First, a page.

Map expert reviews TomTom Rider 550 GPS

TomTom has finally released their new Rider 550 satnav with new routes, wifi, personalised trips, smartphone connectivity, group sharing and voice activation.

It costs $599 and we wondered whether it is worth the money when smartphones these days seem to do so much of the tasks of a satnav.

So we handed over the unit to regular riding partner and map expert Peter “Worldmapman” Davis.

Map expert reviews TomTom Rider 550
Peter Davis

The qualified cartographer has spent 20 years as Sales and Marketing Manager of HEMA Maps and five years running his own geographic information consultancy, so he knows what he is talking about.

Here is his review:

Tom Tom Rider 550Map expert reviews TomTom Rider 550

Out of the box the first thing that impresses is the handlebar mount.

It is RAM brand which I believe to be the best, most secure and robust range of vehicle electronic mounts in the world.

When I attached the mount to the handle bars and went for a run, it did not disappoint; solid with virtually no vibration.

It also allows you to quickly swivel the unit from landscape to portrait mode depending on what you prefer.

The Rider 550 came fully charged and ready to go. And with faster processing, it fires up very quickly. No more waiting for it to load.

It includes a short cable with a proprietary plug on the end to connect to a cable with bare wire ends to route it straight to your battery terminal. There is also a cable with a USB plug to go to a USB charging port. Handy.

However, on my first test I didn’t bother plugging it into power. I ran it on full nav operation for more than four hours and it still had 3/4 battery left. (It is claimed to have six hours’ battery charge.)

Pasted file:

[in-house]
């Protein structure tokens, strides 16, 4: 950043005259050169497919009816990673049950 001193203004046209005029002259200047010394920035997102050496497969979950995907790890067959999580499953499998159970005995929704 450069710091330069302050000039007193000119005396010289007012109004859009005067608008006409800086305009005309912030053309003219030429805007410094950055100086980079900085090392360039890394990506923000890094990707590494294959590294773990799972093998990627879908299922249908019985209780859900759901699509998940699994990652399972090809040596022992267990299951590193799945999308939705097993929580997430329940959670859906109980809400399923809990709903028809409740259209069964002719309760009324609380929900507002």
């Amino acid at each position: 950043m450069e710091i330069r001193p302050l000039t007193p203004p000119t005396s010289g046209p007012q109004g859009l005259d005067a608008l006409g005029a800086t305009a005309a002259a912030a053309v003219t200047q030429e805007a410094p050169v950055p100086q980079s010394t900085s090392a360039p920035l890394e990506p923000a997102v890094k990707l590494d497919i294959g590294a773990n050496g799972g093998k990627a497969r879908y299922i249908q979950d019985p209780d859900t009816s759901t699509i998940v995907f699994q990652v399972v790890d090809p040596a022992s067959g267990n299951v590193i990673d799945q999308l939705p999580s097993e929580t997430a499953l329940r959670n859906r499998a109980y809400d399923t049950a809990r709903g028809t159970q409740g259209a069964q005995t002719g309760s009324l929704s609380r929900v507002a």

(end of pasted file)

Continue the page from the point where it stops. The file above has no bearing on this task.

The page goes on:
I haven’t yet got around to plugging in the power cable and might never feel the need with that much battery power storage!

Speaking of storage, I downloaded the complete set of free world maps. Not many satnavs have that much storage capacity. 

The instruction manual is concise but tells you everything you needed to know.

Wifi connection

TomTom Rider 550 wifi

Since it has wifi, you don’t have to connect to it to a computer for updates.

Once connected to home wifi, the TomTom Rider 550 tells you if there are any updates required and you do this while you are connected.

Operationally it is typical of any modern satnav devices. It is easy to use and quite intuitive. When you take a wrong turn it is lightning fast at recalculating. So much faster than any other GPS unit or smartphone navigation app.

Its stored POIs (points of interest) are also extensive.

On the bike, the screen visibility is very acceptable even in full sun. I could read the screen in all light conditions with minor head adjustments. It automatically reverts to night mode when it is dark.

Its touchscreen works with most gloves, so long as they are not too thick. So if using winter gloves, get a pair with touchscreen-sensitive fingertips like these from Macna.

Macna Saber gloves rider 550
Macna gloves with “touchtip”

Mapping data

The mapping data is very up-to-date which is underlined by the accuracy of the speed zone, speed camera and red light cameras.

Another thing that impresses me is that during school hours the speed in school zones automatically change.

Here’s another impressive feature: the strip map window down the side shows distance to speed cameras, fuel, etc. Very handy!